Russian President Putin and US President Obama/Reuters File
Russian President Putin and US President Obama/Reuters File Reuters

Russian leader Vladimir Putin has projected great power when he annexed Crimea earlier this year but according to U.S. President Barack Obama the current Kremlin chief is not smart at all.

Obama declared in an interview with NPR that America is far better than Russia because of two things - the U.S. enjoys smarter leadership and it has the iPad, the latter symbolises the robust and multi-dimensional economy of the United States.

Advanced technology and stable economy

While not addressing the recent reports that suggest Russia has gained the upper-hand in war readiness and nuclear strategic race, Obama insists that America is hardly a pushover when pitted head-on with Russia, specifically with Putin at the helm.

The U.S. has obviously outpaced Russia in the technology department that the former's economy is more diverse whereas Russia is heavily dependent on too few revenue generators - chief of them is the oil industry.

"The big advantage we have with Russia is we've got a dynamic, vital economy, and they don't," the U.S. president was reported by BBC as saying.

He added that for the most part, the Russian economy is shored up by oil, the market price of which has been tumbling in recent months and is likely to reach record lows by the end of 2014.

The U.S. economy, on the other hand, draws big from oil too and much more or a host of multiple products that make America financially healthier.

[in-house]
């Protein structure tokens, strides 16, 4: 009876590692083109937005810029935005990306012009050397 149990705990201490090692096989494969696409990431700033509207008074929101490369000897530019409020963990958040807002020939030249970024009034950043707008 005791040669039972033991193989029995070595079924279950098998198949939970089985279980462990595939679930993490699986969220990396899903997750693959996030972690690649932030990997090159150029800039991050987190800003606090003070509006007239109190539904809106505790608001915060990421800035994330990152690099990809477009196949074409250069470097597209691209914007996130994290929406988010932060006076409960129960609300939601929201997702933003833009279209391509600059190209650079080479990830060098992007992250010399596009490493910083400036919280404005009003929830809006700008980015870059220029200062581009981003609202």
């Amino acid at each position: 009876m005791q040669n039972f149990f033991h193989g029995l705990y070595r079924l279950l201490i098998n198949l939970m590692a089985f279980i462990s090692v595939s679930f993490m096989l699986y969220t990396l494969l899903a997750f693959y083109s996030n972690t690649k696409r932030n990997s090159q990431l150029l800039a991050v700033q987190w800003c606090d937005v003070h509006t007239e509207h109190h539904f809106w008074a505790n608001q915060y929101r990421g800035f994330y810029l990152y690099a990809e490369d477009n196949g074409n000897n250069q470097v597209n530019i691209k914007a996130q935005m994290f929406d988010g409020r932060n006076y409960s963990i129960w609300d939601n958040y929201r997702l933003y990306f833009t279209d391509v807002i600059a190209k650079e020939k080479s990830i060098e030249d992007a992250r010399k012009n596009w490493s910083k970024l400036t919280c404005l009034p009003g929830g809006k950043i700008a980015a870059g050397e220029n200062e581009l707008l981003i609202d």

"They rely on oil. We rely on oil and iPads and movies and you name it," the president stressed.

The iPad from tech titan Apple, of course, points to the wide array of juggernaut companies that originates and operates in America, thus making the country an economic powerhouse.

Smarter leadership

Paired with the above edge is the U.S. leadership that operates smarter within the mechanics of democracy.

Obama offered that the same does not apply with Russia, most notably with Putin calling the shots.

He observed that perhaps in the recent months, Putin had successfully cultivated the strong image of a bully and even a genius as "he had outmanoeuvred all of us, and he had bullied, and strategized his way into expanding Russian power."

Yet with the Russian rouble losing value by the day and the country's economy appears to be following suit, Putin's superman status appears to be considerably weakening.

"Today, I'd sense that - at least outside of Russia - maybe some people are thinking what Putin did wasn't so smart," the U.S. chief executive was quoted by Business Insider as saying.

Obama refers to Russia's Crimean adventure and Putin's perceived assistance of the separatist rebels fighting for independence from Kiev in eastern Ukraine.

Such moves prompted the U.S. and its NATO allies to ratchet up economic sanctions against Russia that the latter had responded to by highlighting its war posturing, further heightening the fear of possible nuclear showdown between Moscow and the West.